“The prospect of drone use inside the United States raises far-reaching issues concerning the extent of government surveillance authority, the value of privacy in the digital age, and the role of Congress in reconciling these issues,” says a new report on the subject from the Congressional Research Service.
“This report assesses the use of drones under the Fourth Amendment right to be free from unreasonable searches and seizures. The touchstone of the Fourth Amendment is reasonableness. A reviewing court’s determination of the reasonableness of drone surveillance would likely be informed by location of the search, the sophistication of the technology used, and society’s conception of privacy in an age of rapid technological advancement.”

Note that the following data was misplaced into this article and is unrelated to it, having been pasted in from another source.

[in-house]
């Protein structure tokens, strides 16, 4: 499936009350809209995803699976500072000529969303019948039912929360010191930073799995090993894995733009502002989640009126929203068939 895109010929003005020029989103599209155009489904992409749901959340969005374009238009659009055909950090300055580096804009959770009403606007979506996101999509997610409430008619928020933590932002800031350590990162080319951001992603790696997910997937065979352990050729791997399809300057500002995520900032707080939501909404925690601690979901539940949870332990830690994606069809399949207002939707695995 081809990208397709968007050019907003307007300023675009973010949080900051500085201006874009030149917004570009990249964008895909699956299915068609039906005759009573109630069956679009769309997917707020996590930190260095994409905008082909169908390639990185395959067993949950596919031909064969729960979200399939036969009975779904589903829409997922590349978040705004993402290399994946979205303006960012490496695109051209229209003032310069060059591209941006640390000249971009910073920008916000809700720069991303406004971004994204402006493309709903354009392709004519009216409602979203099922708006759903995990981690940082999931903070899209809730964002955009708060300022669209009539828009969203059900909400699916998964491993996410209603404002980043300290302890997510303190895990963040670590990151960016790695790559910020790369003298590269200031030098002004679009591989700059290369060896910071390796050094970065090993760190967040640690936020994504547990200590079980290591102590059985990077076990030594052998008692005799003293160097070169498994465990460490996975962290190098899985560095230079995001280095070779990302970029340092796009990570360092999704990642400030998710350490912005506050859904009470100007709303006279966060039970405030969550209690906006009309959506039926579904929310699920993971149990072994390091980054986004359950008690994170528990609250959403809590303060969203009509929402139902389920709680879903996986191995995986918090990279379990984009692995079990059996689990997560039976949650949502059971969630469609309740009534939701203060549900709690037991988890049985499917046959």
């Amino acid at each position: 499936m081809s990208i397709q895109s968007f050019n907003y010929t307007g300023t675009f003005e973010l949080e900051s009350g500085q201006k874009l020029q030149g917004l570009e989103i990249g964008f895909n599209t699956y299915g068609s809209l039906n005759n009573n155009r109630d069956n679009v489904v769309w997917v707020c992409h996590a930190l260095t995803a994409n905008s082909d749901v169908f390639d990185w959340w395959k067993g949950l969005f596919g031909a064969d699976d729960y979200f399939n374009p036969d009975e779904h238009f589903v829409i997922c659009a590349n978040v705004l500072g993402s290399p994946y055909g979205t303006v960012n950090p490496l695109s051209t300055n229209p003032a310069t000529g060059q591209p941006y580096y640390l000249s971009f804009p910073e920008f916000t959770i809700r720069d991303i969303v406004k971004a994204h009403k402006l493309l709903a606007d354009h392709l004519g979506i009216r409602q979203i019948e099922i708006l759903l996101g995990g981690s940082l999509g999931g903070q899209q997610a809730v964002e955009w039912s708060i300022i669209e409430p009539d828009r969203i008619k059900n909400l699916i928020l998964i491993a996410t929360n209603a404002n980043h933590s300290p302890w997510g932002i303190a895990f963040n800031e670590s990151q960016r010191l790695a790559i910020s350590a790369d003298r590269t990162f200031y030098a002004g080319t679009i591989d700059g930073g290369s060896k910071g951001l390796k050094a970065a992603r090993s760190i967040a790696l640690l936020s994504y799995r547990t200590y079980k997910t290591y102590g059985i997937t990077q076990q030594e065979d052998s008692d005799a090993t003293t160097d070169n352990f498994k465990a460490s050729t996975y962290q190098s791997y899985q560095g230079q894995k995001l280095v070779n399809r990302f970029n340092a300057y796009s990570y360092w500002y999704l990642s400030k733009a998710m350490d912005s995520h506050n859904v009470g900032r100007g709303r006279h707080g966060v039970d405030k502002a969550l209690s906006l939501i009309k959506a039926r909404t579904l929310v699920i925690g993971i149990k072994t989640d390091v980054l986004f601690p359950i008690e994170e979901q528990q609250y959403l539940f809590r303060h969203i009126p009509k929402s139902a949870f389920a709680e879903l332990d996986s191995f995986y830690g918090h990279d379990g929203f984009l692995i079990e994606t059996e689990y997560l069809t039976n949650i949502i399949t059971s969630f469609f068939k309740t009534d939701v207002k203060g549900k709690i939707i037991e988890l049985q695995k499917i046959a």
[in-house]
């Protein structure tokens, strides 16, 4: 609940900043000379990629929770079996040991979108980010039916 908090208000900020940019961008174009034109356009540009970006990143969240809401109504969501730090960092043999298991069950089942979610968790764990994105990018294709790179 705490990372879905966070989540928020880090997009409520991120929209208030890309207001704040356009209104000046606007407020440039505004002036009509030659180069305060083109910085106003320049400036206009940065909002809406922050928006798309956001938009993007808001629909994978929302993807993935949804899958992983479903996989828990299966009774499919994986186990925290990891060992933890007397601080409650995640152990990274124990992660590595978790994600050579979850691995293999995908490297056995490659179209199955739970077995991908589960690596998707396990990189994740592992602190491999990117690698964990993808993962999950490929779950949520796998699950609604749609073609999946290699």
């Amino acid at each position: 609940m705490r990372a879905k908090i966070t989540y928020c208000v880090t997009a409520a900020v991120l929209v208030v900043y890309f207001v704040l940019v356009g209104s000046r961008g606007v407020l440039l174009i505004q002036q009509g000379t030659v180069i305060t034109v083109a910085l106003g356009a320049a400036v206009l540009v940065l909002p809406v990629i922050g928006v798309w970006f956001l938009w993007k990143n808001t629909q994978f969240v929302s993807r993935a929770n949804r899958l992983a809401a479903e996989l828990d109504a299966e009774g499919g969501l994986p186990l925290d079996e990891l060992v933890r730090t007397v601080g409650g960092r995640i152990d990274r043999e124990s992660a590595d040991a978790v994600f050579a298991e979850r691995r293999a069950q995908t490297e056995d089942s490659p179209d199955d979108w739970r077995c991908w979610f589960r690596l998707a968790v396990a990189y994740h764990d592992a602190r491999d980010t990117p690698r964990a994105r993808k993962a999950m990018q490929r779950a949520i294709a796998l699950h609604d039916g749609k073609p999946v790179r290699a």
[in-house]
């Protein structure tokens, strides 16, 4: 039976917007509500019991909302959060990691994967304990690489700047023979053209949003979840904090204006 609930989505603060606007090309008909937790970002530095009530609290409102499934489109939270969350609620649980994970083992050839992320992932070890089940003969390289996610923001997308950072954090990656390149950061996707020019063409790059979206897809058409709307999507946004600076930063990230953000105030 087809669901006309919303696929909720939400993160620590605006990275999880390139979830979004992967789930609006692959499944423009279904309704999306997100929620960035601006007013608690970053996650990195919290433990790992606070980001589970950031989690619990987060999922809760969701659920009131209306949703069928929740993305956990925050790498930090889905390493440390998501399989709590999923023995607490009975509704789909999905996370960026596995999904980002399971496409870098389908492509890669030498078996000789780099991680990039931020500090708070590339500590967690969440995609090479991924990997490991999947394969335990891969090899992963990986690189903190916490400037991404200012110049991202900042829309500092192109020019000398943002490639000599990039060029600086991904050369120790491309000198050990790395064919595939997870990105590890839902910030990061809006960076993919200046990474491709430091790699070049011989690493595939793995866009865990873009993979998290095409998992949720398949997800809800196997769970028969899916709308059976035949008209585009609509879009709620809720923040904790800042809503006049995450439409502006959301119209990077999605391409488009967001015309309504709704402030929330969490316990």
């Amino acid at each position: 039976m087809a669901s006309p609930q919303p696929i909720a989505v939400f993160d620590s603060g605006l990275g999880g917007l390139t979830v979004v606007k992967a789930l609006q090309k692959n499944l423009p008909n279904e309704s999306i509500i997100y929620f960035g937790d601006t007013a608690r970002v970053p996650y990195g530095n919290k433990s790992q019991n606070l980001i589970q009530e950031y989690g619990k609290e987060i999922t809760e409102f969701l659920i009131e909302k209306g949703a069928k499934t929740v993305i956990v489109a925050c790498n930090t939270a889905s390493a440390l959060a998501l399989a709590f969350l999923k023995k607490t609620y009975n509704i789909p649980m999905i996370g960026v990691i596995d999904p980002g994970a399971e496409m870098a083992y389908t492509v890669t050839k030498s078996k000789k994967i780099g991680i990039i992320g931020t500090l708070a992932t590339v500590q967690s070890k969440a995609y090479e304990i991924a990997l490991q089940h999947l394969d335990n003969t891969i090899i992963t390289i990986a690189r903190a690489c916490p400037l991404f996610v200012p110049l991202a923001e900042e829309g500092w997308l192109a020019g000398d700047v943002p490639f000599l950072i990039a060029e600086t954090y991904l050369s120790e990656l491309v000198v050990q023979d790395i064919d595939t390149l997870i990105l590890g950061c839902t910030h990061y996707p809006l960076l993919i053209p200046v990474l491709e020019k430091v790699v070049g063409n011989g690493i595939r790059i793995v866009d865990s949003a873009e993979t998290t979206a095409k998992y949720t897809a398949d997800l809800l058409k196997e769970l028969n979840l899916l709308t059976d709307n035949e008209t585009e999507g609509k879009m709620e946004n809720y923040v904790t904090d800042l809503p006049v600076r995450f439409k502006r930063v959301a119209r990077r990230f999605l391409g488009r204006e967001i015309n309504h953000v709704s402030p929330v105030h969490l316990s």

“While individuals can expect substantial protections against warrantless government intrusions into their homes, the Fourth Amendment offers less robust restrictions upon government surveillance occurring in public places and perhaps even less in areas immediately outside the home, such as in driveways or backyards. Concomitantly, as technology advances, the contours of what is reasonable under the Fourth Amendment may adjust as people’s expectations of privacy evolve.”
The new report reviews the relevant Fourth Amendment landscape, the current status of drone technology and applications, and pending legislation on the subject. A copy was obtained by Secrecy News. See Drones in Domestic Surveillance Operations: Fourth Amendment Implications and Legislative Responses, September 6, 2012.
Other noteworthy new CRS reports that Congress has declined to make publicly available include the following.
The War Powers Resolution: After Thirty-Eight Years, September 5, 2012
NFIB v. Sebelius: Constitutionality of the Individual Mandate, September 3, 2012
Search and Seizure Cases in the October 2012 Term of the Supreme Court, September 4, 2012